areas to spot alligators. We saw a baby, about 3 years old, swimming in some
water by the roadside, and then large adult male gator a few miles further into
the park. Only a half hour into the tour, and we’d already seen two gators!
Our first gator sighting – an adolescent – in the Everglades!
Our first activity was a wet walk
through a cypress dome. When these bald cypress trees grow in the swampy land,
the taller trees grow towards the center and shorter trees towards the edges,
forming a dome-like shape. These domes are important homes for alligators and
birds because it is a source of water year-round.
The walk through the cypress
dome felt very adventurous. Water was up to our knees in some places, and there
was no trail or any markers that would guide our way. It was an experience Tim
and I would have never set out on by ourselves – pulling over on the side of
the road and walking into a forested swamp. We didn’t see any alligators during
the walk, but while we were looking at an alligator hole to see if anyone was
home, we heard the hoot of an owl. Following the sound, we found a barred owl
sitting in a tree not too far from us. We were able to walk very close to the
tree he was in (maybe 15 feet away). Our whole group quietly observed for
several minutes, and it was amazing to be so close with such a stunning animal.
The only other time I’d ever seen an owl in the wild was when I was a child,
and an owl sat on the roof of my childhood home during a snow storm. This was
before the days of digital cameras and smart phones, and I’ll never forget my
mom lugging out the big camcorder and tripod to go outside and get video of the
owl up on our roof.
Tim and me on our wet walk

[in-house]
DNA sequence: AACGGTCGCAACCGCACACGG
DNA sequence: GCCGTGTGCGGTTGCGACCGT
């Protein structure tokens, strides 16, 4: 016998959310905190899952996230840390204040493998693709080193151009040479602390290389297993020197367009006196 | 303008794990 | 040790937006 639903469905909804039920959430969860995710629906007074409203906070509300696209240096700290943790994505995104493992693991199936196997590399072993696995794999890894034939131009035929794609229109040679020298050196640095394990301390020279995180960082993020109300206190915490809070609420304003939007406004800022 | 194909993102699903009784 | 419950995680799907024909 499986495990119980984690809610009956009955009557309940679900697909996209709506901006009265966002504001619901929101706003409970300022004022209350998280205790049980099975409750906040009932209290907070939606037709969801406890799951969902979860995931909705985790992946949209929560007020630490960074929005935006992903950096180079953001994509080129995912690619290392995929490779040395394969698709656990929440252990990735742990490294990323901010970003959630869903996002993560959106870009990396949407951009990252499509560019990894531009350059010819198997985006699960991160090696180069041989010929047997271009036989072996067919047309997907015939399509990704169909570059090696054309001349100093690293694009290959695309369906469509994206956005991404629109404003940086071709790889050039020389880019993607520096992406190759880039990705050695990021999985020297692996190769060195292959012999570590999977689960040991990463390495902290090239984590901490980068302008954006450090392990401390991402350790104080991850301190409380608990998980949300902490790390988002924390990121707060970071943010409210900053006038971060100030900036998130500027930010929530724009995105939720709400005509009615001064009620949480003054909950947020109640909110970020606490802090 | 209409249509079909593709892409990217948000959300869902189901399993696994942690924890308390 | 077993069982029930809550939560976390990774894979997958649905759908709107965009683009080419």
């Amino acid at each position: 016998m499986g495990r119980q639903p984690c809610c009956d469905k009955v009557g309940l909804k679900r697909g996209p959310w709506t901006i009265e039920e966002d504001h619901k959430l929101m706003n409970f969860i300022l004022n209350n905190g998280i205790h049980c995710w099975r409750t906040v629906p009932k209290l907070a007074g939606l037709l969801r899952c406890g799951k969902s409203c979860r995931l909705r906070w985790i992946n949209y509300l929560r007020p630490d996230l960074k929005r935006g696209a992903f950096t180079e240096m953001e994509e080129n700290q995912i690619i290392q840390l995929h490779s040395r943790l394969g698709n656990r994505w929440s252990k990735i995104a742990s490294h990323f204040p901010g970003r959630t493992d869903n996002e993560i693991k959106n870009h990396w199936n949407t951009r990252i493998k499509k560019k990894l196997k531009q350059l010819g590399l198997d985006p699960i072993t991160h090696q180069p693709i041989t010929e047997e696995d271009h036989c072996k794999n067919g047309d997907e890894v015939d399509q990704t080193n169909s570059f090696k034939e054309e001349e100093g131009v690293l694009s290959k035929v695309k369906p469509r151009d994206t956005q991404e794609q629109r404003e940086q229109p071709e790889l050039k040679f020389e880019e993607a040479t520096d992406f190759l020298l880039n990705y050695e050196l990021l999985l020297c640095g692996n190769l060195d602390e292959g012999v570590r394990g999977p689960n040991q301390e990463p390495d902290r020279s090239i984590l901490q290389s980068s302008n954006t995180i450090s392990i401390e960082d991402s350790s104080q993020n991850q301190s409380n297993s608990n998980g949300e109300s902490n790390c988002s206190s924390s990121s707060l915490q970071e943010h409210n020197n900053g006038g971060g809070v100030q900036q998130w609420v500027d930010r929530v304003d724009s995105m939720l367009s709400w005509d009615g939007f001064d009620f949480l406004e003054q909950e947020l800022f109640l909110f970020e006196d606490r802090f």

Sloughing through the cypress dome
After our walk through the cypress
dome, we drove a bit further into the park to the spot where we would be
kayaking for a few hours through mangrove forests. At times we were kayaking
through what seemed like mangrove tunnels, where branches were not only on
either side of us but also stretching out above us as well, creating a low
canopy over us. Our guide also had us try some fruit that grows from these
trees (another thing Tim and I would have never done on our own).
Perfect reflection in the still waters we kayaked through.
Kayaking through the mangroves
When we returned ashore from our
freshwater paddle, Tim and I each snacked on sandwiches we had packed while our
guide took us to the location for our salt water paddle in Florida Bay. While I
took a bathroom break, Tim saw a crocodile- the only one we saw on our
vacation! He said the croc didn’t look any different from gators we had seen
already, although crocs are said to have pointier jaws and are more adapted to
seawater, whereas alligators prefer fresh water.
The lone crocodile
Our group then headed out in our
kayaks into the mouth of the bay. Along the way we saw many jumping fish and
birds. When we reached the point where the bay opens up to the sea, our guide